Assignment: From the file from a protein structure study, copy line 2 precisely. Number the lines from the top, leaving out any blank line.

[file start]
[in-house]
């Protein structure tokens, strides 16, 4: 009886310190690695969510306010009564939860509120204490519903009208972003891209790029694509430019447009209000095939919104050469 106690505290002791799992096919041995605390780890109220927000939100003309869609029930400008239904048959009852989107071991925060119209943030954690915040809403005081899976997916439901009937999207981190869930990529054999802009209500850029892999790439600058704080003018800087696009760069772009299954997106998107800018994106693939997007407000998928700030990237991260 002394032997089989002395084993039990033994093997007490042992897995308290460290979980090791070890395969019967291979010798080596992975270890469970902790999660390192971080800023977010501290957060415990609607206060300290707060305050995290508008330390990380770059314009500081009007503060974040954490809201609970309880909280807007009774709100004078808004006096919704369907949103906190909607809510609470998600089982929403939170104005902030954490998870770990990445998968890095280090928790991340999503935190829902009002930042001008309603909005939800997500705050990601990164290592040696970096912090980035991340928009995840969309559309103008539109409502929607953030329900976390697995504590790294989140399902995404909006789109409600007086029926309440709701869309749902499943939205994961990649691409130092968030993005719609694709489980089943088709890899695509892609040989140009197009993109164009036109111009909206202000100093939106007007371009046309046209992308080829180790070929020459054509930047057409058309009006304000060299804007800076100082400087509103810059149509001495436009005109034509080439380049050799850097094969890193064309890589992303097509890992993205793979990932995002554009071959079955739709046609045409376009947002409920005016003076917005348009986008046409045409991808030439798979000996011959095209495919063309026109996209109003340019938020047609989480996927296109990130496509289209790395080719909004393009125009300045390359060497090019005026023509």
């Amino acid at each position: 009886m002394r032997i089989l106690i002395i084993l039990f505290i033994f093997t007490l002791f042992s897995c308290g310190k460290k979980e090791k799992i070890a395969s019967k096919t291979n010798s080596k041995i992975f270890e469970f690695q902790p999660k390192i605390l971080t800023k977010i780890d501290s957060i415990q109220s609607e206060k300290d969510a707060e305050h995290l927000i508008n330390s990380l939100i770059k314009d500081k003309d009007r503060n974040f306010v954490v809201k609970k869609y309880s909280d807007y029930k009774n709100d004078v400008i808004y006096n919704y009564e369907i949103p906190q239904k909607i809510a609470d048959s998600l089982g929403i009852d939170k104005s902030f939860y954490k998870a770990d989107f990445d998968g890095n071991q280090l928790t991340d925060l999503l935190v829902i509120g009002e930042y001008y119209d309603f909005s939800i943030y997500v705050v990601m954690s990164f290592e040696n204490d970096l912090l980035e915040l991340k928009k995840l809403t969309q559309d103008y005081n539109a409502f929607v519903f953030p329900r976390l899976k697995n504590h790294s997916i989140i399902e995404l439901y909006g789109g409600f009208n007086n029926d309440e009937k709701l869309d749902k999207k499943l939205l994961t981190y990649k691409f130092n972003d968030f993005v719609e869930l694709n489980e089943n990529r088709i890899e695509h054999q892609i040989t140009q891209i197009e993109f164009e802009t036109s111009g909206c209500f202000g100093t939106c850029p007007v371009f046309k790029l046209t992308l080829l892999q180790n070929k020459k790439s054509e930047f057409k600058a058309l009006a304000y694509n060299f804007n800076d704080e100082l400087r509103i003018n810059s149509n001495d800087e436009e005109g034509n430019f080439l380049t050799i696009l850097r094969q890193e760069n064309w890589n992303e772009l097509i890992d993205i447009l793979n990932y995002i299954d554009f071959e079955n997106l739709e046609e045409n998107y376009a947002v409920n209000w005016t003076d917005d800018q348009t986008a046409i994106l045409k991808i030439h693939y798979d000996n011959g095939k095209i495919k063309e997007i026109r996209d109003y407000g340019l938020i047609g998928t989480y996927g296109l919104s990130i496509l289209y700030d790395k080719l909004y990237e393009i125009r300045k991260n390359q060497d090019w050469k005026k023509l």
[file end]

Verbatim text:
């Protein structure tokens, strides 16, 4: 009886310190690695969510306010009564939860509120204490519903009208972003891209790029694509430019447009209000095939919104050469 106690505290002791799992096919041995605390780890109220927000939100003309869609029930400008239904048959009852989107071991925060119209943030954690915040809403005081899976997916439901009937999207981190869930990529054999802009209500850029892999790439600058704080003018800087696009760069772009299954997106998107800018994106693939997007407000998928700030990237991260 002394032997089989002395084993039990033994093997007490042992897995308290460290979980090791070890395969019967291979010798080596992975270890469970902790999660390192971080800023977010501290957060415990609607206060300290707060305050995290508008330390990380770059314009500081009007503060974040954490809201609970309880909280807007009774709100004078808004006096919704369907949103906190909607809510609470998600089982929403939170104005902030954490998870770990990445998968890095280090928790991340999503935190829902009002930042001008309603909005939800997500705050990601990164290592040696970096912090980035991340928009995840969309559309103008539109409502929607953030329900976390697995504590790294989140399902995404909006789109409600007086029926309440709701869309749902499943939205994961990649691409130092968030993005719609694709489980089943088709890899695509892609040989140009197009993109164009036109111009909206202000100093939106007007371009046309046209992308080829180790070929020459054509930047057409058309009006304000060299804007800076100082400087509103810059149509001495436009005109034509080439380049050799850097094969890193064309890589992303097509890992993205793979990932995002554009071959079955739709046609045409376009947002409920005016003076917005348009986008046409045409991808030439798979000996011959095209495919063309026109996209109003340019938020047609989480996927296109990130496509289209790395080719909004393009125009300045390359060497090019005026023509």